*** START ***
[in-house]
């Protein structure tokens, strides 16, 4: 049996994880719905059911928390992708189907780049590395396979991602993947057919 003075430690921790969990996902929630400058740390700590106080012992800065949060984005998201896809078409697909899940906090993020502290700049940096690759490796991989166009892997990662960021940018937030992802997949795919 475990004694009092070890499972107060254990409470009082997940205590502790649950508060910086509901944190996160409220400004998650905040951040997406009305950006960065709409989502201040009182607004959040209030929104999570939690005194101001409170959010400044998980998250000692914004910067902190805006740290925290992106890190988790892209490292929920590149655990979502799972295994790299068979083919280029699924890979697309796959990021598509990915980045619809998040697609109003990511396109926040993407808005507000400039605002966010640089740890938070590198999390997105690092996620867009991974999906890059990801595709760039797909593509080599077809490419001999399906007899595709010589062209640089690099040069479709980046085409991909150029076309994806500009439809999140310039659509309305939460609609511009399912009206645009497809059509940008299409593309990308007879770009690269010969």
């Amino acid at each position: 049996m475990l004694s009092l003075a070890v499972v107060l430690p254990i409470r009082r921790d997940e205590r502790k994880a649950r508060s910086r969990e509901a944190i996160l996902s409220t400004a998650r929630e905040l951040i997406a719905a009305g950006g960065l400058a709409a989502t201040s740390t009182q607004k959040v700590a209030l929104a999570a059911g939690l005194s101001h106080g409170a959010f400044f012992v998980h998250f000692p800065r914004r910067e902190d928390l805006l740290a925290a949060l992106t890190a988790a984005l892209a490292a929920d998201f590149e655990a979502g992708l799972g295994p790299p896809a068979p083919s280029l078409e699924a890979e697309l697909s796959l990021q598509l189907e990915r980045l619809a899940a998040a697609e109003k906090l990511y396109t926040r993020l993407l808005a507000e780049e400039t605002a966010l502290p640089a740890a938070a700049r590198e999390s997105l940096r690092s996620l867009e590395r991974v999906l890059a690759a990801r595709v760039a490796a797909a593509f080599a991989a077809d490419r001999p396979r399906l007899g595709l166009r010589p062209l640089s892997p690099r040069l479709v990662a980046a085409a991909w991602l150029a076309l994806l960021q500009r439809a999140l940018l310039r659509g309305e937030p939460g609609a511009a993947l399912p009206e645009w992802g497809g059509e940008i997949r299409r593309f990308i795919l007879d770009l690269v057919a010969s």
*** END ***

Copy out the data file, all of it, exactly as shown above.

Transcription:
[in-house]
């Protein structure tokens, strides 16, 4: 049996994880719905059911928390992708189907780049590395396979991602993947057919 003075430690921790969990996902929630400058740390700590106080012992800065949060984005998201896809078409697909899940906090993020502290700049940096690759490796991989166009892997990662960021940018937030992802997949795919 475990004694009092070890499972107060254990409470009082997940205590502790649950508060910086509901944190996160409220400004998650905040951040997406009305950006960065709409989502201040009182607004959040209030929104999570939690005194101001409170959010400044998980998250000692914004910067902190805006740290925290992106890190988790892209490292929920590149655990979502799972295994790299068979083919280029699924890979697309796959990021598509990915980045619809998040697609109003990511396109926040993407808005507000400039605002966010640089740890938070590198999390997105690092996620867009991974999906890059990801595709760039797909593509080599077809490419001999399906007899595709010589062209640089690099040069479709980046085409991909150029076309994806500009439809999140310039659509309305939460609609511009399912009206645009497809059509940008299409593309990308007879770009690269010969």
């Amino acid at each position: 049996m475990l004694s009092l003075a070890v499972v107060l430690p254990i409470r009082r921790d997940e205590r502790k994880a649950r508060s910086r969990e509901a944190i996160l996902s409220t400004a998650r929630e905040l951040i997406a719905a009305g950006g960065l400058a709409a989502t201040s740390t009182q607004k959040v700590a209030l929104a999570a059911g939690l005194s101001h106080g409170a959010f400044f012992v998980h998250f000692p800065r914004r910067e902190d928390l805006l740290a925290a949060l992106t890190a988790a984005l892209a490292a929920d998201f590149e655990a979502g992708l799972g295994p790299p896809a068979p083919s280029l078409e699924a890979e697309l697909s796959l990021q598509l189907e990915r980045l619809a899940a998040a697609e109003k906090l990511y396109t926040r993020l993407l808005a507000e780049e400039t605002a966010l502290p640089a740890a938070a700049r590198e999390s997105l940096r690092s996620l867009e590395r991974v999906l890059a690759a990801r595709v760039a490796a797909a593509f080599a991989a077809d490419r001999p396979r399906l007899g595709l166009r010589p062209l640089s892997p690099r040069l479709v990662a980046a085409a991909w991602l150029a076309l994806l960021q500009r439809a999140l940018l310039r659509g309305e937030p939460g609609a511009a993947l399912p009206e645009w992802g497809g059509e940008i997949r299409r593309f990308i795919l007879d770009l690269v057919a010969s």